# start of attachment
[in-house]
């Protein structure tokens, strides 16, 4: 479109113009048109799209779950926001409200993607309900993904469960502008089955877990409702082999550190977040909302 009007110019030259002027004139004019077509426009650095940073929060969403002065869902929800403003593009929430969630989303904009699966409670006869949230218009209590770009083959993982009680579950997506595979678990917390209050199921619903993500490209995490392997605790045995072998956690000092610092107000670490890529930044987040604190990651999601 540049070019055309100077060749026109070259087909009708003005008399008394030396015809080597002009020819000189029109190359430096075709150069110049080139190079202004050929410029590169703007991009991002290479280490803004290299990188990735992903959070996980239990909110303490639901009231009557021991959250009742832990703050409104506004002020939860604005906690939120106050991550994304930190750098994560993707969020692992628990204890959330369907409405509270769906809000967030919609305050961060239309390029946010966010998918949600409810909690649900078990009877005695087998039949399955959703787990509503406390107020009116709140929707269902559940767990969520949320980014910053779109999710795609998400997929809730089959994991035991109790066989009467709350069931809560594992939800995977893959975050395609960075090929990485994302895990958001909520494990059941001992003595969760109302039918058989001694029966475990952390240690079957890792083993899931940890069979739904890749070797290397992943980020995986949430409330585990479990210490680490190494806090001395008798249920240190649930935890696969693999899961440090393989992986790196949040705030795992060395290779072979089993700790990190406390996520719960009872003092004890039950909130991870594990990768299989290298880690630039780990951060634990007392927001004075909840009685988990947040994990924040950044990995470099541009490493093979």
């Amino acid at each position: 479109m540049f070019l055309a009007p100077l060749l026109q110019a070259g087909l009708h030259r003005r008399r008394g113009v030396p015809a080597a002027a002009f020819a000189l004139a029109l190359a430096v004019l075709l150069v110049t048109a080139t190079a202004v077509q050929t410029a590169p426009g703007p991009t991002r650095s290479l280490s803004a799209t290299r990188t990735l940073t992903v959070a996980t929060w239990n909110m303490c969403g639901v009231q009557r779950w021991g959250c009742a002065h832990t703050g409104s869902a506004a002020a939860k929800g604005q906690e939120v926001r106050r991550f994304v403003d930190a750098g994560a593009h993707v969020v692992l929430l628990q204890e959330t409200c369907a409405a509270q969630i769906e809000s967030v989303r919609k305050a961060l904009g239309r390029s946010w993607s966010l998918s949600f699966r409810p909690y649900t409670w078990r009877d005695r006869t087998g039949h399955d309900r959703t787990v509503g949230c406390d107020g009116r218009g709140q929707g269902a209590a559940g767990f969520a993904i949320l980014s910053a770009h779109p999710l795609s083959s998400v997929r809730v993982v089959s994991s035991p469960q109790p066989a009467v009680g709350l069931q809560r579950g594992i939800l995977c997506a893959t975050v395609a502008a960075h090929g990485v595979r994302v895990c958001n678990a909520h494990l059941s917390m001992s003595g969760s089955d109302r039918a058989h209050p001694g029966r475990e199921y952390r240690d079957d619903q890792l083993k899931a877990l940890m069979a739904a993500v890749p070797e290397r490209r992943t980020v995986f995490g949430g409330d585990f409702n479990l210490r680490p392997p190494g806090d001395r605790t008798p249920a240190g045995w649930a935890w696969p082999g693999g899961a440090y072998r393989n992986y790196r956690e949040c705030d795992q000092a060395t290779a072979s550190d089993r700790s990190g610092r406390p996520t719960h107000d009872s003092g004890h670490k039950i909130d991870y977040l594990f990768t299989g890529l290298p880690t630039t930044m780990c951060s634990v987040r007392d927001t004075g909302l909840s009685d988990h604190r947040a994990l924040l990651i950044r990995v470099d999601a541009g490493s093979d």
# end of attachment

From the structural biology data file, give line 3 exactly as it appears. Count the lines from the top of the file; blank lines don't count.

């Amino acid at each position: 479109m540049f070019l055309a009007p100077l060749l026109q110019a070259g087909l009708h030259r003005r008399r008394g113009v030396p015809a080597a002027a002009f020819a000189l004139a029109l190359a430096v004019l075709l150069v110049t048109a080139t190079a202004v077509q050929t410029a590169p426009g703007p991009t991002r650095s290479l280490s803004a799209t290299r990188t990735l940073t992903v959070a996980t929060w239990n909110m303490c969403g639901v009231q009557r779950w021991g959250c009742a002065h832990t703050g409104s869902a506004a002020a939860k929800g604005q906690e939120v926001r106050r991550f994304v403003d930190a750098g994560a593009h993707v969020v692992l929430l628990q204890e959330t409200c369907a409405a509270q969630i769906e809000s967030v989303r919609k305050a961060l904009g239309r390029s946010w993607s966010l998918s949600f699966r409810p909690y649900t409670w078990r009877d005695r006869t087998g039949h399955d309900r959703t787990v509503g949230c406390d107020g009116r218009g709140q929707g269902a209590a559940g767990f969520a993904i949320l980014s910053a770009h779109p999710l795609s083959s998400v997929r809730v993982v089959s994991s035991p469960q109790p066989a009467v009680g709350l069931q809560r579950g594992i939800l995977c997506a893959t975050v395609a502008a960075h090929g990485v595979r994302v895990c958001n678990a909520h494990l059941s917390m001992s003595g969760s089955d109302r039918a058989h209050p001694g029966r475990e199921y952390r240690d079957d619903q890792l083993k899931a877990l940890m069979a739904a993500v890749p070797e290397r490209r992943t980020v995986f995490g949430g409330d585990f409702n479990l210490r680490p392997p190494g806090d001395r605790t008798p249920a240190g045995w649930a935890w696969p082999g693999g899961a440090y072998r393989n992986y790196r956690e949040c705030d795992q000092a060395t290779a072979s550190d089993r700790s990190g610092r406390p996520t719960h107000d009872s003092g004890h670490k039950i909130d991870y977040l594990f990768t299989g890529l290298p880690t630039t930044m780990c951060s634990v987040r007392d927001t004075g909302l909840s009685d988990h604190r947040a994990l924040l990651i950044r990995v470099d999601a541009g490493s093979d």